Spice Up Your Business With Cinco de Mayo Ideas

Help your dining guests celebrate the history and traditions of Mexico with flavourful food creations.

Eating and celebrating go together like chips and salsa, and that’s especially true on Cinco de Mayo. Restaurants regularly see business surge as people embrace Mexican food and beverages on the days leading up to and following the May 5 holiday.

Cinco de Mayo regularly comes in as one of the busiest restaurant days of the year, with operators reporting a 44% increase in business over the typical day. 

That amounts to a lot of tacos, burritos and margaritas. It’s easy to understand. People crave Mexican flavours. More than one in 10 dining establishments features a Mexican dish on the menu, and about 70% of people regularly partake in some kind of Cinco de Mayo celebration

“If your operation expects to see a Cinco de Mayo bump in business, it’s a good idea to plan ahead with offerings that stand out from the crowd,” said Juan Rosado, a Dallas-based Gordon Food Service Culinary Specialist. 

Chef Juan and Culinary Specialist Michael Viloria in Vancouver, British Columbia, have teamed up to share several food-forward ideas to spice up your menu with authentic flavours.

A Big Cinco de Mayo Window

This year, May 5 falls on a Sunday. That gives your business a chance to mark the occasion during the week before and the week after, featuring specials that will draw guests in and keep them coming back.

Since you have a large window of opportunity, start early by advertising limited-time offers (LTOs) for the days before and after Cinco de Mayo. Chef Michael suggests showcasing your chef’s creativity to incorporate ingredients and recipes that will align with your food and beverage menu.

“Use authentic flavours in unusual ways,” he said. “Agave, tropical fruits, tianjin, chamoy and even chocolate.”

One dish certain to make a statement is salmon sopes, Chef Michael explains. Sopes are a tortilla-like cake made using masa harina. As with tacos, this entree is an ideal way to present any number of toppings. The chef’s recipe calls for salmon, salsa verde, avocado crema and pickled red onions.

If your business serves breakfast and lunch, dishes such as huevos rancheros, migas and chilaquiles are great ways to think outside traditional breakfast burritos. The chef also reminds everyone that Introducing different varieties of chiles can inspire new takes on mole sauce or birria.

A Birria Bonanza

Speaking of birria, Chef Juan suggests bringing it to the menu if you haven’t already. Birria is traditionally made by marinating goat meat in a sauce made of vinegar, dried chiles, garlic, onion and other spices, then simmering the ingredients to create a reddish meat stew or soup.

Other meats – economy cuts of beef and pork – pair well with birria flavour as well. Brush taco shells with the birria sauce, toss them on the griddle, fill them with the shredded meat, onions, cilantro, cheese, etc., and serve with a cup of birria sauce for dipping.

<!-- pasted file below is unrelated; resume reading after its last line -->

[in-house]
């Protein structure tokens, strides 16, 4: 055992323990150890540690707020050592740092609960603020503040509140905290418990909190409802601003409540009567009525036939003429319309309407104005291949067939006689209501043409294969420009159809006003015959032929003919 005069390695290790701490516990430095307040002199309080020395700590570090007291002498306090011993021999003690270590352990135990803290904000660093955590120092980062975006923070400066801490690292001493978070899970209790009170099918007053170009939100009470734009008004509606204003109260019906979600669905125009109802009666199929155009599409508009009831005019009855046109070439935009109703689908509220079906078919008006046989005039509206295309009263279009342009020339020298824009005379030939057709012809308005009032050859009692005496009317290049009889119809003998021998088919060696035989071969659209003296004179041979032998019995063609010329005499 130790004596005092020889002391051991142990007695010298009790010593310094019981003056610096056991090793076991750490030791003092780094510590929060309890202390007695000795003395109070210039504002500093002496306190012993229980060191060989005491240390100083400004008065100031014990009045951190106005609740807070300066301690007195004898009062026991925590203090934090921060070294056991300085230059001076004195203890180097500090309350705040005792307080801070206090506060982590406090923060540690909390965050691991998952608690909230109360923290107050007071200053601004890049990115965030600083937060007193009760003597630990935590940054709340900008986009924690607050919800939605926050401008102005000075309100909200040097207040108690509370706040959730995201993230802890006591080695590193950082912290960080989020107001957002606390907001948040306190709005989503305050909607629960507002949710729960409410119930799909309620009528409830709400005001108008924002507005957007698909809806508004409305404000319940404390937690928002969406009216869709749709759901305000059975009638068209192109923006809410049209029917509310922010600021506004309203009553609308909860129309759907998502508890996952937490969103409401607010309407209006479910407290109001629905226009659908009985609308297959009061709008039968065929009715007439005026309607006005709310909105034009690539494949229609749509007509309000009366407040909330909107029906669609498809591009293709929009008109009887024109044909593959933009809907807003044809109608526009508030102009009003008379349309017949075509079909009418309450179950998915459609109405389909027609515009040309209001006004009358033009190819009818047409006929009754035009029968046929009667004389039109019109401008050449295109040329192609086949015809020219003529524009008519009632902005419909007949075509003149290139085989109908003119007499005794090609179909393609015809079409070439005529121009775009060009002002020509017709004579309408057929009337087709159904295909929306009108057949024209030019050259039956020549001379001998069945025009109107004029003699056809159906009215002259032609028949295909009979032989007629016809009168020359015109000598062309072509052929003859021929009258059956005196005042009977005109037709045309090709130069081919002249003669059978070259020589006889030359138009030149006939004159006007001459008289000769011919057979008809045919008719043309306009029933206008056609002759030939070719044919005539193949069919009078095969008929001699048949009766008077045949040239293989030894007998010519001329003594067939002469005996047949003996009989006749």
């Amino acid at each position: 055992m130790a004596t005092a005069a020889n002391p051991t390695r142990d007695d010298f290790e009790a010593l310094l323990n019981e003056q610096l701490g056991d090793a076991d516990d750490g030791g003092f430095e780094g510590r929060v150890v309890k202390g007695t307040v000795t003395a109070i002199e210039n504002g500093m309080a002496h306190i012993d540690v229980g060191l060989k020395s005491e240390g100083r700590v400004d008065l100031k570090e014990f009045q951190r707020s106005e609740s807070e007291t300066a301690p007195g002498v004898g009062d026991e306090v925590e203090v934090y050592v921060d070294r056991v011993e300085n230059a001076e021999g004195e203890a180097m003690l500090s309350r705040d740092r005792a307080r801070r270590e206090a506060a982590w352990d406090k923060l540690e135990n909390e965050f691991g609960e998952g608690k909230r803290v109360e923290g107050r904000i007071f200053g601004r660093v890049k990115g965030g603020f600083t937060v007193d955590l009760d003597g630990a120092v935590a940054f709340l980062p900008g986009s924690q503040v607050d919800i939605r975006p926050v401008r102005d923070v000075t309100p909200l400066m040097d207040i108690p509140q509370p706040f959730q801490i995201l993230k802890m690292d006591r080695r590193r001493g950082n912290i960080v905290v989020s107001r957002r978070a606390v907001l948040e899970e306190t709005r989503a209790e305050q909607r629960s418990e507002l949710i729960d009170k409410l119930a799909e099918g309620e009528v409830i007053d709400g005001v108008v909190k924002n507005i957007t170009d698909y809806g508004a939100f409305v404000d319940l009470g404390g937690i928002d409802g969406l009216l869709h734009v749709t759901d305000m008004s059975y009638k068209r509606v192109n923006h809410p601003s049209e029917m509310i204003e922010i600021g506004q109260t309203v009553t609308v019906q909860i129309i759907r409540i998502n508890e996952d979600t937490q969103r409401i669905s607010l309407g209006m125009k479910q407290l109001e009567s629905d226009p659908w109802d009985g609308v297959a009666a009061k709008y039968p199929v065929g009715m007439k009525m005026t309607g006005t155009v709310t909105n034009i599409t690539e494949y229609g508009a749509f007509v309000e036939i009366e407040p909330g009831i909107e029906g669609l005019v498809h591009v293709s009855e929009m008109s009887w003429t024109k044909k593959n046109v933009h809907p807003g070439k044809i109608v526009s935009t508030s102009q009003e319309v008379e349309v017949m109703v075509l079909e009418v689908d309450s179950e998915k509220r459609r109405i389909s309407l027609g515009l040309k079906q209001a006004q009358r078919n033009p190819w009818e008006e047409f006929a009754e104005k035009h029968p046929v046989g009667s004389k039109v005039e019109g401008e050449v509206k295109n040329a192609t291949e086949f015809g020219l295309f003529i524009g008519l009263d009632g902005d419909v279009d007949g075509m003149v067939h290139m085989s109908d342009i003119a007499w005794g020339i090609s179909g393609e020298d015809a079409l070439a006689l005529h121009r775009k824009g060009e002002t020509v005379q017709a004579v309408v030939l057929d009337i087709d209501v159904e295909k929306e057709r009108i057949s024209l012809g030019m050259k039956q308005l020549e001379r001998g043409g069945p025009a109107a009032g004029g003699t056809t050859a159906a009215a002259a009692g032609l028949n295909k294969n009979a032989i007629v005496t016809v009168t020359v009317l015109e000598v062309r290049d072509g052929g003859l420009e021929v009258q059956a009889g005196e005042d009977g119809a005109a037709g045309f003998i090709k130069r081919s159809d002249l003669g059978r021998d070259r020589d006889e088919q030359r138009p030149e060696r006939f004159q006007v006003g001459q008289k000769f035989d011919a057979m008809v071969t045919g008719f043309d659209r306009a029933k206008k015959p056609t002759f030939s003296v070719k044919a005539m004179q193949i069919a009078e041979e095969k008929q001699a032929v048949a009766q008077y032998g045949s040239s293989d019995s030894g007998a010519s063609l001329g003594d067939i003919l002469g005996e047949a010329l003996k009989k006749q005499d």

Birria is not limited to tacos. Add ramen to the rich juice for a noodle bowl with a bit of spice. Add the meat and a drizzle of sauce to a pizza for dine-in or takeout.

“Birria is everywhere,” Chef Juan said. “It’s like a flavour takeover, and I’m all in.”

Cinco de Mayo Snacks and Desserts

Snacking and shareables are other ways to introduce a taste of Mexico without a complete menu makeover. 

Salsas of all different varieties are becoming a standalone shareable instead of a side, Chef Michael explains. Serve with a basket of chips (or upsell to a bowl of housemade guacamole) to entertain the table.

Pork belly chicharrones served with a side of guacamole is a can’t-miss snack for taste and authenticity, according to Chef Juan. “They are the ‘it’ snack right now – crunchy, salty, with a smooth guac on the side. 

Don’t stop with shareables or appetizers. Dessert is also ripe for a taste of Mexico. “Play with chocolate and spice,” Chef Michael said. “Use them in churros or cookies as a simple way to change the flavour for Cinco de Mayo.”

Agave, Tequila and Beyond

Agave is another uniquely Mexican flavour ingredient. Most people know it because fermented juice from the blue agave plant is distilled to make tequila, and margaritas are a Cinco de Mayo favourite. However, some options aren’t strictly tequila to the table.

For example, agave syrup can be used to add a touch of sweetness to pancakes, marinades, dressings or sauces to bring authentic Mexican flavour to many dishes. An agave-glazed salmon or an agave barbecue sauce can change the flavour profile of regular seafood and meat entrees.

Agave syrup also can be used to sweeten beverages, including cocktails that traditionally use simple syrup. The agave that becomes tequila shouldn’t be overlooked, either. Scallops bathed in a marinade of tequila, cooking oil, brown sugar and jalapenos is easy to execute.

And, of course, there’s the margarita. Chef Juan suggests shaking up the usual drink by including ube, tamarind, guava or hibiscus flavours. Here’s a recipe using hibiscus that creates a 12-serving batch.

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